This book shows respect for the patient but little understanding of the research (hence physiological changes are linked solely to emotions, not evidence of viral activity or metabolic abnormalities), and the authors refer to deconditioning, shown quite a long time ago as playing no significant role in CFS. The theory underpinning this version of CBT is a mix of the CBT model ('CFS is largely a result of maladaptive beliefs, a lack of activity and the physiological results of stress') and something new which can be found on pages 129 and 134. For example, the authors state "the brain and body may have become primed to have the same maladaptive response to any stressor and that maladaptive response has become a conditioned (learned) response." It's this which interested me as a psychologist. The idea, as far as I understand it, is that we, or our brains, learn to associate stress (e.g. divorce) and the symptoms of CFS. Other stressors would then be able elicit 'CFS' through generalization. Except, it doesn't work that way.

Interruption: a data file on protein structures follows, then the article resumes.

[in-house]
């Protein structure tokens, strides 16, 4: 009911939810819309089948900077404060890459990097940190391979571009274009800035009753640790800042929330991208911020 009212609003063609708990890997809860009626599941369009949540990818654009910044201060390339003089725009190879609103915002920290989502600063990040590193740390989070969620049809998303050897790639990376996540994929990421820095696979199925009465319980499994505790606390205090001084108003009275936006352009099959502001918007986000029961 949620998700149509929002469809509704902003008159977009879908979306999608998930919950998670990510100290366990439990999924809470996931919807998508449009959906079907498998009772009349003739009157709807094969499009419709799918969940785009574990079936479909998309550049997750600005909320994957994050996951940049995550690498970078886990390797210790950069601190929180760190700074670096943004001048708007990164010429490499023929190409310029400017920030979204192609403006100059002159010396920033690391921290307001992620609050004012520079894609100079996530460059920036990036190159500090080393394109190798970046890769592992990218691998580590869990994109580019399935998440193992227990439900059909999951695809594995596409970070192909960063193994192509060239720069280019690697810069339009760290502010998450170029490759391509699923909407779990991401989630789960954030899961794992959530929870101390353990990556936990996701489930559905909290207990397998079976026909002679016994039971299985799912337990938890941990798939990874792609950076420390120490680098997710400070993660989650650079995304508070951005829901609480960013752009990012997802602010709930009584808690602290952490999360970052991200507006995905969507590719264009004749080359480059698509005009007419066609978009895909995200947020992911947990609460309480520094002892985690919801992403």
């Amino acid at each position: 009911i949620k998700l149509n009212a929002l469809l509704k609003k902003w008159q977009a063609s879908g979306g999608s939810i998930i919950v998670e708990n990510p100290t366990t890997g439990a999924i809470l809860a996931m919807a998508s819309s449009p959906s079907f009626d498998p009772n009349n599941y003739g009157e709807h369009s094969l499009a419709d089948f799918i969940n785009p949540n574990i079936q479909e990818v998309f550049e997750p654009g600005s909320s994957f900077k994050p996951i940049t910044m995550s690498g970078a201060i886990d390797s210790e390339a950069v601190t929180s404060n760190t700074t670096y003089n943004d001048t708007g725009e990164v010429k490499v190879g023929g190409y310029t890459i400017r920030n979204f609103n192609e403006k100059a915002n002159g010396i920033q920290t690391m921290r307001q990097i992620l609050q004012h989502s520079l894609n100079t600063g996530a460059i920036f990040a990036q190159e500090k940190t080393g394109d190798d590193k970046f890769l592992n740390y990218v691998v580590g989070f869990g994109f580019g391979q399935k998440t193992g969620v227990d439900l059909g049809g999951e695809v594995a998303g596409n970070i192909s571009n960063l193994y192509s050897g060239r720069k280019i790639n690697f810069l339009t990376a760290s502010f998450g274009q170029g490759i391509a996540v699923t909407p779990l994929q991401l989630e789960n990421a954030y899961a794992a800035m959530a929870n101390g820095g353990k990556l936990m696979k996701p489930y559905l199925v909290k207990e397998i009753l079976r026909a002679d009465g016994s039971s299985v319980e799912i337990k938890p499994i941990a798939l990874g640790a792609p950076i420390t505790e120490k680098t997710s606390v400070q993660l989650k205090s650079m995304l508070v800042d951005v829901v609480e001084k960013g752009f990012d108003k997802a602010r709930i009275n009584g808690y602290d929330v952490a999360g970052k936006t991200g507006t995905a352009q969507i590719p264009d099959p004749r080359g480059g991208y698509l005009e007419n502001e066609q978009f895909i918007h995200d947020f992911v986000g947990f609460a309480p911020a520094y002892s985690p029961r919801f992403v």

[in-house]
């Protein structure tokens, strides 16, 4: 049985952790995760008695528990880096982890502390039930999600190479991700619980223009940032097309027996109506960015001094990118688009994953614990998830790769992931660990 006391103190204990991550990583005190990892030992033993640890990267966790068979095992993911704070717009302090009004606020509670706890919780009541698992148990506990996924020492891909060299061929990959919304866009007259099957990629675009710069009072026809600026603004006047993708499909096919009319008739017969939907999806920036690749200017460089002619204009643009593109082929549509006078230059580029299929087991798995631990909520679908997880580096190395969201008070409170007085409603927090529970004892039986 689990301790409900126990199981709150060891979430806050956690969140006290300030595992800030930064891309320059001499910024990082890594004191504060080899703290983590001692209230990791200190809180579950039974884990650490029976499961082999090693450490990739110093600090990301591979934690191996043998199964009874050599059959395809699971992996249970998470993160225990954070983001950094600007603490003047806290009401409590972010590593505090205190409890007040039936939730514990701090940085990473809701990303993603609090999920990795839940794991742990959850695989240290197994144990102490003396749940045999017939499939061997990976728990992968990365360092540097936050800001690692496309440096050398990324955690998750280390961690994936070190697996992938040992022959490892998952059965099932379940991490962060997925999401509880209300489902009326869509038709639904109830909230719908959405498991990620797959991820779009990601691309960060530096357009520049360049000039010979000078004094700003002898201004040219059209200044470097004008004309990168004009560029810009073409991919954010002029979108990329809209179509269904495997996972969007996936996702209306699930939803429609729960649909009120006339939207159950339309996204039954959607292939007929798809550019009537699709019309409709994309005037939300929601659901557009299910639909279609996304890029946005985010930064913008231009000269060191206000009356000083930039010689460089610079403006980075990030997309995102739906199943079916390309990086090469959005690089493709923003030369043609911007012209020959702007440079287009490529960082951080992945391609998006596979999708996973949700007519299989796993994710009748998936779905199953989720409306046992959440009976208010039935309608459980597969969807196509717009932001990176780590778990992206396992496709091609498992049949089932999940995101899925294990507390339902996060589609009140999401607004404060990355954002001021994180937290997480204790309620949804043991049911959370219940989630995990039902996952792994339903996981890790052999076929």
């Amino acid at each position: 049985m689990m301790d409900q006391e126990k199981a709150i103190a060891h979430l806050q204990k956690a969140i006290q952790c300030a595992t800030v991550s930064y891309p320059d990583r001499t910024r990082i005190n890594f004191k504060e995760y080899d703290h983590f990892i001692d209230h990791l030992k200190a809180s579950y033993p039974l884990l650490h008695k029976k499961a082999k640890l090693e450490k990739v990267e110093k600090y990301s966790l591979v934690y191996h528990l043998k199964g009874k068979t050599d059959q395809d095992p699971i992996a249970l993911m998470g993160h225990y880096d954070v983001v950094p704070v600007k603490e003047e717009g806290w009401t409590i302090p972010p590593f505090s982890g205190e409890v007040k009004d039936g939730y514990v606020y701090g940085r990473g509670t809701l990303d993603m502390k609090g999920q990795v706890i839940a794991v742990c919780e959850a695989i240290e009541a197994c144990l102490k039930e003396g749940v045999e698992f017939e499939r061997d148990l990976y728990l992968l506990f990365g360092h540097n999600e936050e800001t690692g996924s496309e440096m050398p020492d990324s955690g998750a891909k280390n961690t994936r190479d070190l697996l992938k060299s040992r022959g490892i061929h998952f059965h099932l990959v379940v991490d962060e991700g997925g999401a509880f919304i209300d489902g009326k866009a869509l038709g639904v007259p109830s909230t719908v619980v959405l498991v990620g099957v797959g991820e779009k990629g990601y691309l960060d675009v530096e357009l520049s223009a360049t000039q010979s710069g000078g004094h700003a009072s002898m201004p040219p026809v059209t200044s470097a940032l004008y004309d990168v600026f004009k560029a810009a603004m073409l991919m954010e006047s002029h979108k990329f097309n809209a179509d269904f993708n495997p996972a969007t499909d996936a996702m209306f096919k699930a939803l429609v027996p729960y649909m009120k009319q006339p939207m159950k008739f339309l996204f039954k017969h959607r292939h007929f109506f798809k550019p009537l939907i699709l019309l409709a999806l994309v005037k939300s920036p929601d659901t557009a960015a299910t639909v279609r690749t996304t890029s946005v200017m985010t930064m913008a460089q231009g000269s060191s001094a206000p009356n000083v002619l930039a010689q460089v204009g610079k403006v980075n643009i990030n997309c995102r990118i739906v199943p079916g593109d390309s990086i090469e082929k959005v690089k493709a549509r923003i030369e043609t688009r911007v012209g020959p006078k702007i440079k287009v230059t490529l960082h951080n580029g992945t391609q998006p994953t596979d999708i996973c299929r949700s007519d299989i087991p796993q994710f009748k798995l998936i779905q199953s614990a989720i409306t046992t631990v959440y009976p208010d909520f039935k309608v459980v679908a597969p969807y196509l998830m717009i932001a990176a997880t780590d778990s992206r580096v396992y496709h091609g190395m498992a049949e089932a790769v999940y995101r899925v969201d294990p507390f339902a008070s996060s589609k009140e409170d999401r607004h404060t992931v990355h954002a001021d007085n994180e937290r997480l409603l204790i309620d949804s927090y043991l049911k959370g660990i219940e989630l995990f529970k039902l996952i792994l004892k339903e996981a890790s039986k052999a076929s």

Although similar stressors to the original one can elicit a lesser response, at least in dogs, the stimulus has to be presented at certain intervals, otherwise the response will extinguish. In real life, many patients relapse and remit, or get worse. So point 1 is that CFS is not a lesser response and this requires an explanation. Then there is point 2; the issue of discrimination. The authors suggest any stressor can trigger 'CFS'. The following is a classic study in psychology. Rats given a sweet solution and X-ray felt sick, associating the sweetness with the nausea. They did not show distress when later tested with a strong light or noise. And there are other studies which demonstrate that one can learn an association between X and Y, but that exposure to Z won't have an effect. The stimuli (stressors) have to be similar to the original conditioned one, so with respect to CFS, the stressor would have to be significant, e.g. after a divorce, one would lose one's job, experience the death of a loved one, be beaten up etc, all within a period of 3-6 months. One can imagine these as capable of producing severe distress and ill-health. Missing the bus or the fridge breaking down should not elicit a conditioned response. We do not expect these 'hassles' to lead to severe symptoms. (If there were a lot of them, occurring one after the other for many months, then meditation, and a version of CBT with a different emphasis would be more appropriate).